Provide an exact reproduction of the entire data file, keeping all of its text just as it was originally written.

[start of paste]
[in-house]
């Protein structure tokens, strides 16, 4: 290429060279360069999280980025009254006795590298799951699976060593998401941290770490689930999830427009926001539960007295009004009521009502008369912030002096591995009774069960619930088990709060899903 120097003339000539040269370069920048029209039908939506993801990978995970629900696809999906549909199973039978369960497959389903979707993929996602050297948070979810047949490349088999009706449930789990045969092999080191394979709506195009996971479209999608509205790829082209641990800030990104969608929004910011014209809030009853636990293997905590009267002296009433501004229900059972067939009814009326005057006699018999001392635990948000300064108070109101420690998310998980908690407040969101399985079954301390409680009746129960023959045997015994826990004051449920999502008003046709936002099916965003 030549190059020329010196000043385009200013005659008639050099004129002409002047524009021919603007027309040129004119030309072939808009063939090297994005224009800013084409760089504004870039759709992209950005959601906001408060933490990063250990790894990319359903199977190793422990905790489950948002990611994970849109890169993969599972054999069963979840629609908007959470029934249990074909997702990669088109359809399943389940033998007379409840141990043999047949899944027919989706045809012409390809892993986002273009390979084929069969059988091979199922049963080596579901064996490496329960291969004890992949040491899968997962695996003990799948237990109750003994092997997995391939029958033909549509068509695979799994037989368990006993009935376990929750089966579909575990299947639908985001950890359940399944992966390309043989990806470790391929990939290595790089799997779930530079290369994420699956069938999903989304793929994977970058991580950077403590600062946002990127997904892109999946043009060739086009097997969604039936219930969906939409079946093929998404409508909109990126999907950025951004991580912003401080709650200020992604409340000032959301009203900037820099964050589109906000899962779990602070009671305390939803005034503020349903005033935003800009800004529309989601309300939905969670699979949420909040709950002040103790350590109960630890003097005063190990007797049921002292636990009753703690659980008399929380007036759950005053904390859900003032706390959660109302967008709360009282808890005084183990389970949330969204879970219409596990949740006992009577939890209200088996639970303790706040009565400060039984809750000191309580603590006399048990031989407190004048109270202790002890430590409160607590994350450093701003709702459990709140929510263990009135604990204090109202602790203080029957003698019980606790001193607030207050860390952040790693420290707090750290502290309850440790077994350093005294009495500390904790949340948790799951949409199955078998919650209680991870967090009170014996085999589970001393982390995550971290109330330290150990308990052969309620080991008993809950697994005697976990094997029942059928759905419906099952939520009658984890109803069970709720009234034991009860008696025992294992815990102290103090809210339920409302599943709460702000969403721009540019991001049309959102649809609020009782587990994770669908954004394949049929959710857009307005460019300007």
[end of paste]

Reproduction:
[in-house]
């Protein structure tokens, strides 16, 4: 290429060279360069999280980025009254006795590298799951699976060593998401941290770490689930999830427009926001539960007295009004009521009502008369912030002096591995009774069960619930088990709060899903 120097003339000539040269370069920048029209039908939506993801990978995970629900696809999906549909199973039978369960497959389903979707993929996602050297948070979810047949490349088999009706449930789990045969092999080191394979709506195009996971479209999608509205790829082209641990800030990104969608929004910011014209809030009853636990293997905590009267002296009433501004229900059972067939009814009326005057006699018999001392635990948000300064108070109101420690998310998980908690407040969101399985079954301390409680009746129960023959045997015994826990004051449920999502008003046709936002099916965003 030549190059020329010196000043385009200013005659008639050099004129002409002047524009021919603007027309040129004119030309072939808009063939090297994005224009800013084409760089504004870039759709992209950005959601906001408060933490990063250990790894990319359903199977190793422990905790489950948002990611994970849109890169993969599972054999069963979840629609908007959470029934249990074909997702990669088109359809399943389940033998007379409840141990043999047949899944027919989706045809012409390809892993986002273009390979084929069969059988091979199922049963080596579901064996490496329960291969004890992949040491899968997962695996003990799948237990109750003994092997997995391939029958033909549509068509695979799994037989368990006993009935376990929750089966579909575990299947639908985001950890359940399944992966390309043989990806470790391929990939290595790089799997779930530079290369994420699956069938999903989304793929994977970058991580950077403590600062946002990127997904892109999946043009060739086009097997969604039936219930969906939409079946093929998404409508909109990126999907950025951004991580912003401080709650200020992604409340000032959301009203900037820099964050589109906000899962779990602070009671305390939803005034503020349903005033935003800009800004529309989601309300939905969670699979949420909040709950002040103790350590109960630890003097005063190990007797049921002292636990009753703690659980008399929380007036759950005053904390859900003032706390959660109302967008709360009282808890005084183990389970949330969204879970219409596990949740006992009577939890209200088996639970303790706040009565400060039984809750000191309580603590006399048990031989407190004048109270202790002890430590409160607590994350450093701003709702459990709140929510263990009135604990204090109202602790203080029957003698019980606790001193607030207050860390952040790693420290707090750290502290309850440790077994350093005294009495500390904790949340948790799951949409199955078998919650209680991870967090009170014996085999589970001393982390995550971290109330330290150990308990052969309620080991008993809950697994005697976990094997029942059928759905419906099952939520009658984890109803069970709720009234034991009860008696025992294992815990102290103090809210339920409302599943709460702000969403721009540019991001049309959102649809609020009782587990994770669908954004394949049929959710857009307005460019300007």